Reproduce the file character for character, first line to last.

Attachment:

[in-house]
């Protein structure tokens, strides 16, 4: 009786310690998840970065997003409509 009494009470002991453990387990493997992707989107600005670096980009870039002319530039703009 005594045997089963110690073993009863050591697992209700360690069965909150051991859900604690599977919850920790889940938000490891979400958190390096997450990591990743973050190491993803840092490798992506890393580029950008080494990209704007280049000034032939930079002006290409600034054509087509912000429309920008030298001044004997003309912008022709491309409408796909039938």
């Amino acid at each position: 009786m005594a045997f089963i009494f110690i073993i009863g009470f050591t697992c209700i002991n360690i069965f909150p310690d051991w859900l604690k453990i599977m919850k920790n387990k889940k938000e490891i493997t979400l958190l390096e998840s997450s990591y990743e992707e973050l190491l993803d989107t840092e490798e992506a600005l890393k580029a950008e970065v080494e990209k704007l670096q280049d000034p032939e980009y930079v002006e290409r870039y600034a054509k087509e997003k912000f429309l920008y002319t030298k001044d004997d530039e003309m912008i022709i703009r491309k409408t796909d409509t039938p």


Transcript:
[in-house]
């Protein structure tokens, strides 16, 4: 009786310690998840970065997003409509 009494009470002991453990387990493997992707989107600005670096980009870039002319530039703009 005594045997089963110690073993009863050591697992209700360690069965909150051991859900604690599977919850920790889940938000490891979400958190390096997450990591990743973050190491993803840092490798992506890393580029950008080494990209704007280049000034032939930079002006290409600034054509087509912000429309920008030298001044004997003309912008022709491309409408796909039938």
């Amino acid at each position: 009786m005594a045997f089963i009494f110690i073993i009863g009470f050591t697992c209700i002991n360690i069965f909150p310690d051991w859900l604690k453990i599977m919850k920790n387990k889940k938000e490891i493997t979400l958190l390096e998840s997450s990591y990743e992707e973050l190491l993803d989107t840092e490798e992506a600005l890393k580029a950008e970065v080494e990209k704007l670096q280049d000034p032939e980009y930079v002006e290409r870039y600034a054509k087509e997003k912000f429309l920008y002319t030298k001044d004997d530039e003309m912008i022709i703009r491309k409408t796909d409509t039938p």